The 7th version of Swedish Open was held this weekend, 22nd September, and as always organized in a very professional matter. Swedish Open have a setting that many just think they would see in a European Championship or a tournament in that order.
This years edition brought us fighters from: France, Croatia, Spain, Switzerland, Hungary, Lithuania, Russia, USA, Denmark, Norway, and of course the host Sweden…
⇐ Pictures: Svein Olaf Bænnes, Shin Norway
Swedish fighters has,and will always a great impact in their own tournament. Many good fighters in all the categories. The topic before this years tournament was that double lightweight champion Milad Samizade had moved to the middleweight category – to challenge himself, and the same case was about Ali Hayder, who moved to the heavyweight +80, weighing in at 75 kg. A related issue was that reign champions from last edition, Marta Lubos and Marek Wolny both from Poland, this time did not attend, and of course the question would be: who would take the top spots when the heavy names was moved or not in the tournament.
In the men lightweight category under 70 kg, 6 fighters from four nations was ready to go. After a closer look, one could categorize the category in to two divisions. Three fighters stood out with more experience and had fought in similar tournaments from before: Alen Kifah – Sweden, Victor Gorn – Russia and Hans K. Havreberg – Norway. Good fighters, but with a little less in their baggage was the up and coming fighters: Robert Strandberg – Sweden, Gintaras and Gvidas Civilis – Lithuania. First out was two of the favorites, Gorn vs Kifah. This fight was a really good one, and both had their style and agenda to overcome their opponent. Gorn seemed very strong and compact in his style – but Kifah showed smart set ups and came around his opponents defense, that led to scoring and later victory.
In the second fight did Havreberg as expected, advance in tho next round by Ippon in the fight against Gintaras Civilis. The second Lithuanian fighter was next one out, and this was the second fight of Kifah – and also that one ended in the swedes favor, but it could have been the fastest k.o. of the tournament, first did Kifah attack with a good head-kick from start, but did get a even better one in return from Gintaras Civilis! Close but Sweden advance to the final. Havreberg on his side met the other Swedish fighter, and once again the experience and strength made the difference – that said, Strandberg giving a positive impression being a technical good fighter, but could not stand against Havreberg’s strength and finaly back-kick to the liver.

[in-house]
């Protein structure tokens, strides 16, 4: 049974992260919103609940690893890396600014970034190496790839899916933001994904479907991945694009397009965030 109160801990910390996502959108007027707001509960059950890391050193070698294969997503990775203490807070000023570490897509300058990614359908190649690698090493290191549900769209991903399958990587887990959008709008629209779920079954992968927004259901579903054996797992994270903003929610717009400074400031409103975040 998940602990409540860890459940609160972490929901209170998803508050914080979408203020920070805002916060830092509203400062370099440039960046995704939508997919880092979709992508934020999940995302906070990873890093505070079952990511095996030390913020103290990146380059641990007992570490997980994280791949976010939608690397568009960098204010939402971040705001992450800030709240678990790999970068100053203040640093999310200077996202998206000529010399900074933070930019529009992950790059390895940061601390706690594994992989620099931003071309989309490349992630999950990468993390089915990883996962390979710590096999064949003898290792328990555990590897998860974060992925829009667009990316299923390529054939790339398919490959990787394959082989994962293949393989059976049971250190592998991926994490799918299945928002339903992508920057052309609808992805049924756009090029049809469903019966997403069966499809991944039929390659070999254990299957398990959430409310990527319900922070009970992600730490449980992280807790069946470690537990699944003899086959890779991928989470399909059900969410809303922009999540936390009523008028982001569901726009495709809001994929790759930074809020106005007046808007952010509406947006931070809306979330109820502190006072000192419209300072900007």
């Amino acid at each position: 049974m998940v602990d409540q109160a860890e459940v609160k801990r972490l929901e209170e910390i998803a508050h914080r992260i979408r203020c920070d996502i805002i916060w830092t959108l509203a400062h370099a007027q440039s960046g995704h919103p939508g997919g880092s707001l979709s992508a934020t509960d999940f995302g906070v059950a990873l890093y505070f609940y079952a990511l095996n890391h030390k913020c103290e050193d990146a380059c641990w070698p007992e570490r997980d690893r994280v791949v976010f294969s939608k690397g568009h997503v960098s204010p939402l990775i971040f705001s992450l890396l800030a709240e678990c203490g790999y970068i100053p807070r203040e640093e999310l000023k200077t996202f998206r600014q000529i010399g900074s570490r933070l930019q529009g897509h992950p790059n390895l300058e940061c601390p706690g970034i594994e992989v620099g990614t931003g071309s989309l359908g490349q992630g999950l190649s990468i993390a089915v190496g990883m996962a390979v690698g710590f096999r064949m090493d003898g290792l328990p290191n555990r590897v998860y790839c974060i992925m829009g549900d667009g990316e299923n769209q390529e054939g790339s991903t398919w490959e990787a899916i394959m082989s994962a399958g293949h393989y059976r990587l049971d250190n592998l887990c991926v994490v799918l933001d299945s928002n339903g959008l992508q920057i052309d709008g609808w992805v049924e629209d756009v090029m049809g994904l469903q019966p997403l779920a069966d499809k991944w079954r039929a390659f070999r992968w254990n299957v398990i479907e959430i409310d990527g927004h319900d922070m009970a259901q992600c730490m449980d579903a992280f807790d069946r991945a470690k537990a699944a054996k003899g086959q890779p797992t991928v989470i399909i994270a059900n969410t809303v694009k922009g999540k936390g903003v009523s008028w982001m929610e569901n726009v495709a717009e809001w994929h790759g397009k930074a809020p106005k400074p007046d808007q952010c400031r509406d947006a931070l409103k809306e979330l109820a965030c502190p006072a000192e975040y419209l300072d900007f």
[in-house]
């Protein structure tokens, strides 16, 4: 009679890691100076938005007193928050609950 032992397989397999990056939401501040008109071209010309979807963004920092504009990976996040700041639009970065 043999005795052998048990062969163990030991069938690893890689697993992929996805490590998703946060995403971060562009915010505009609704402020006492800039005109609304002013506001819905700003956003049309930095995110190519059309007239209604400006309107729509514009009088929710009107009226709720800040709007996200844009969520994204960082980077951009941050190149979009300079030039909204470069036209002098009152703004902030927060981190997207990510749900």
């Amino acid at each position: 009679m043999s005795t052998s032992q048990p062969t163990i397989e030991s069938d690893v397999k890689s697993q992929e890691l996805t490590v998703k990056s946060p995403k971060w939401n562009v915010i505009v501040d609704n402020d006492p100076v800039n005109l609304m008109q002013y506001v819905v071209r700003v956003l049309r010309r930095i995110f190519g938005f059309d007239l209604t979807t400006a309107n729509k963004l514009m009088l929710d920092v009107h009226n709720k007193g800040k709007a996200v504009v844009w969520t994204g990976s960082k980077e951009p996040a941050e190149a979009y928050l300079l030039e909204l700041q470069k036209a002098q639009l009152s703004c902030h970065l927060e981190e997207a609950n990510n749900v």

The final against Kifah and Havreberg became a relativity short affair, Being the first real challenge for Havreberg, Kifah receives a perfect timed back-kick to the liver, and the fight ends just passing a minute.
Inn the middleweight we saw a eight men line up, and fighters from France, Croatia, Hungary, Denmark, Lithuania and Sweden! Reign champion Bergström would be the favorite, but one could not leave out fighter from such strong nations mention above – not to forget his country fellowman Milad Samizade.
First pair out was Samizade vs Jetmir Gashi (Ashihara) Denmark. With Samizade in the middleweight, one can for sure say that the pace would be insanely high! And few knew anything about Gashi. The fight went the distance, 3 minutes and by the time Gashi had warnings in his baggage. Samizade did control the fight with flurry’s of Technics – as we are used to see him. But Gashi was strong, and had a good defense combined with a good eye to spot the “big bombs” But Samizade was the man i charge, and we do believe that the victory had been given – warnings or not. Good start from Samizade – and a good fight for Gashi.
Second fight for Samizade was against David Fabek – Croatia. Fabek had a win against Lithuanian fighter Edvinas Borovojus in their first fight. Borovojus like the Lithuanians in the lightweight, young just turned seniors, so we believe that they will come back stronger next time – the base are all ready there.
Samizade once again pressure the action, but Fabek have his own agenda and shows good speed and variation Keeping his left left very active he almost manage to outsmart Samizade after several kick low, and in the middle – one suddenly goes high, over the guard – but do not reach the head. Samizade comes in with good attacks, and one feel th at he is getting closer and closer. But when the scoring is a fact, it is a kick from Fabek that connects wrong, and a injured foot/shin as results. This is the beginning of the end for Fabek. To fight Samizade without injuries is a challenge, so trying to do it with shows strong spirit – but to scoring’s before 3 minutes, that’s Sweden to the final.
Bergström in his first fight vs Croatian fighter Fran Lukšić. Good pace from the start and there are know doubt that their technical capacity are good. Bergström are looking for the big kicks, but Lukšić spots them and moves away. The decision comes when Bergström comes inn with basic punches and kicks, and it’s the low-kicks that leas to scoring’s and the victory.